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National Science and Technology Council

The National Science and Technology Council (NSTC) was established by Executive Order on November 23, 1993. The NSTC coordinates science and technology policy across the various Federal research and development agencies.

The Lab-to-Market Subcommittee, currently chartered under the NSTC Committee on Science and Technology Enterprise, was established in 2016 to strengthen and expand the adoption and commercialization of federally funded R&D by industry and other government entities.

The Federal Government invests approximately $150 billion annually in research and development (R&D) conducted at Federal agencies, universities, and industrial partnerships. For America to maintain its position as the global leader in innovation, bring products to market more quickly, grow the economy, and maintain a strong national security innovation base, it is essential to optimize the transition of technologies from the lab to the marketplace, and support programs that increase return on investment (ROI) to the U.S. taxpayer from federally funded R&D.


The Stevenson-Wydler Technology Innovation Act of 1980 established technology transfer as a mission of the federal government and mandated that each federal R&D agency create an Office of Research and Technology Applications to conduct technology transfer activities.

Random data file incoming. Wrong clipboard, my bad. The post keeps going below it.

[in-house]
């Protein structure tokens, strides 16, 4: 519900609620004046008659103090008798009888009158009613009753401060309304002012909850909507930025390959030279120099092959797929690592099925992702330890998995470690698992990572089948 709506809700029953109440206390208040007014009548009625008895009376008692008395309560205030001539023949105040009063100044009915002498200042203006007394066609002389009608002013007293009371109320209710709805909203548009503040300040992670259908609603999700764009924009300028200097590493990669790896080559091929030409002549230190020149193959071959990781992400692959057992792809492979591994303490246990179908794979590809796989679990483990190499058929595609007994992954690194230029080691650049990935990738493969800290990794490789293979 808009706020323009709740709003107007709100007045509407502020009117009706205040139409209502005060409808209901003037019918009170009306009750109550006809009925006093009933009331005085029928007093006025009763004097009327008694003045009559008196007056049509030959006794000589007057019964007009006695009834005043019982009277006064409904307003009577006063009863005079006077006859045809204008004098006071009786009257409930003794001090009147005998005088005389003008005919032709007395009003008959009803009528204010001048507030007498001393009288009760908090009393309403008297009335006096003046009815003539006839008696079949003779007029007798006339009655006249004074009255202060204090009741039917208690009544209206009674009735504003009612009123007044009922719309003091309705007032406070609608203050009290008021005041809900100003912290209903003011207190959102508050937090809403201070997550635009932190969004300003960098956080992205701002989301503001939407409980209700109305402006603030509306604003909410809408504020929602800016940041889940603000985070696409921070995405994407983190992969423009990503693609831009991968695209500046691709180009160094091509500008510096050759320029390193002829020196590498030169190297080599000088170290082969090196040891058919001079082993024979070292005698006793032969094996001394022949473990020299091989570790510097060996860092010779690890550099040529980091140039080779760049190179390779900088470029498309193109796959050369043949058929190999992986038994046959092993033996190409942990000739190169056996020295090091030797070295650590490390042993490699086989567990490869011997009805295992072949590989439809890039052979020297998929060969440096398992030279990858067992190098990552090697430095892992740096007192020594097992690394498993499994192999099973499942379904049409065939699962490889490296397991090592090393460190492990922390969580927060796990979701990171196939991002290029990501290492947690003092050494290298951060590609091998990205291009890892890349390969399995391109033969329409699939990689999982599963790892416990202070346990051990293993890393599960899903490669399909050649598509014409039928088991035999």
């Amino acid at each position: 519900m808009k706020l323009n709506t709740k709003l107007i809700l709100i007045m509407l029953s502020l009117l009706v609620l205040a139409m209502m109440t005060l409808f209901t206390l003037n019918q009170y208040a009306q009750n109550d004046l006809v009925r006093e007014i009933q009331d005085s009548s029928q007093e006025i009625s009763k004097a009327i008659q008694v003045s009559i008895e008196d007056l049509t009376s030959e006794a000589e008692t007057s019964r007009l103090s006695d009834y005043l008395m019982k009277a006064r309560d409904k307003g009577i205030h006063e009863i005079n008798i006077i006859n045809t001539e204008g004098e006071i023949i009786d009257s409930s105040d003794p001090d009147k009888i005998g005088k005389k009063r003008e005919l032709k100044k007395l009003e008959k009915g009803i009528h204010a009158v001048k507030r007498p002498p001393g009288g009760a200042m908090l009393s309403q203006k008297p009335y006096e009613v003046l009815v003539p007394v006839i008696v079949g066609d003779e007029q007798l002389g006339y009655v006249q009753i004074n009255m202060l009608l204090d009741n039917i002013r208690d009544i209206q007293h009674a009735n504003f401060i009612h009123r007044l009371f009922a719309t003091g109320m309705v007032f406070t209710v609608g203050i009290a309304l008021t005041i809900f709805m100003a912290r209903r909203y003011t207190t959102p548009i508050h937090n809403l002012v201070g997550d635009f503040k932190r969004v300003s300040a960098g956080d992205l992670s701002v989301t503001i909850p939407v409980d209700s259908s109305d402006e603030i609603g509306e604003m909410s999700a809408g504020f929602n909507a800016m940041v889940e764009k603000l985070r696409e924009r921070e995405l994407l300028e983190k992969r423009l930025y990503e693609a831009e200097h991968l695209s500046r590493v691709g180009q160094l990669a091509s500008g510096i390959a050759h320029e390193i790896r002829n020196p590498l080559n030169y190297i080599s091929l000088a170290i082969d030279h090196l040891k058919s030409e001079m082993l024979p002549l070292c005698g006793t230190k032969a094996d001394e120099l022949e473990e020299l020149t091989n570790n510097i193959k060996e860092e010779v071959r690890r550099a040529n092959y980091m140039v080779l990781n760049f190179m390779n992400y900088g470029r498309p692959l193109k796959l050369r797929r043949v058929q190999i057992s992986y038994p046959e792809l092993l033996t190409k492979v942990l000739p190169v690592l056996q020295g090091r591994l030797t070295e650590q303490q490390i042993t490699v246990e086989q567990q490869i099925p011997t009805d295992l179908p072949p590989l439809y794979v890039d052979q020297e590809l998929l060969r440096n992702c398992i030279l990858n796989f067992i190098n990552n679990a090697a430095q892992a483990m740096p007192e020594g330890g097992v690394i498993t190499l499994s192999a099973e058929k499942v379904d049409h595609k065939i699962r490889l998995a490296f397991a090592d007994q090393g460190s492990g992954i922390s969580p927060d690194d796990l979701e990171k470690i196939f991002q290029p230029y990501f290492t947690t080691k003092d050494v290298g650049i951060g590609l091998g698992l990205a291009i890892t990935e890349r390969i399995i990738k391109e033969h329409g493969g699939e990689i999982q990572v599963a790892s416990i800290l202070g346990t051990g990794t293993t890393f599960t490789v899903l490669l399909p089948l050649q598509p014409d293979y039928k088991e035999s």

The Bayh-Dole Act of 1980 provided the ability for federal funding recipients to retain the rights to their subject inventions, and enabled the federal government to license patents, collect royalties, and pay a portion of the royalties to inventors.

The Small Business Innovation Development Act of 1982 established the Small Business Innovation Research (SBIR) funding program and required federal R&D agencies to set aside a portion of their extramural R&D expenditures (currently 3.2%) to provide grants to small businesses for innovative R&D.

The Federal Technology Transfer Act of 1986 modified the Stevenson-Wydler act to create Cooperative Research and Development Agreements (CRADAs) that allowed federal laboratories to partner with the private sector, receive private sector funds for collaborative R&D, and offer licensing options to their CRADA partners for newly developed intellectual property. The Act also established the Federal Laboratory Consortium for Technology Transfer (FLC).

The Small Business Technology Transfer Act of 1992 expanded the SBIR programs at larger agencies (over $100M in extramural R&D funding) to include projects that both funded a small business and offered the opportunity to collaborate with the federal laboratory on the R&D project.

The National Technology Transfer and Advancement Act of 1995 amended the CRADA statute to expressly permit exclusive licensing options to CRADA inventions.

The America COMPETES Act of 2007 established programs focusing on increasing funding for basic R&D, supporting STEM education and early career research programs, and enhancing support for high risk, high reward research.

The America Invents Act of 2011 changed the patent system from "first to invent" to a hybrid "first inventor to file", harmonized US patent system with much of the rest of the world, and made it easier to market products worldwide.


2014-2016 Cross Agency Priority Goal

2018-2020 Cross Agency Priority Goal


Created May 27, 2021, Updated August 23, 2023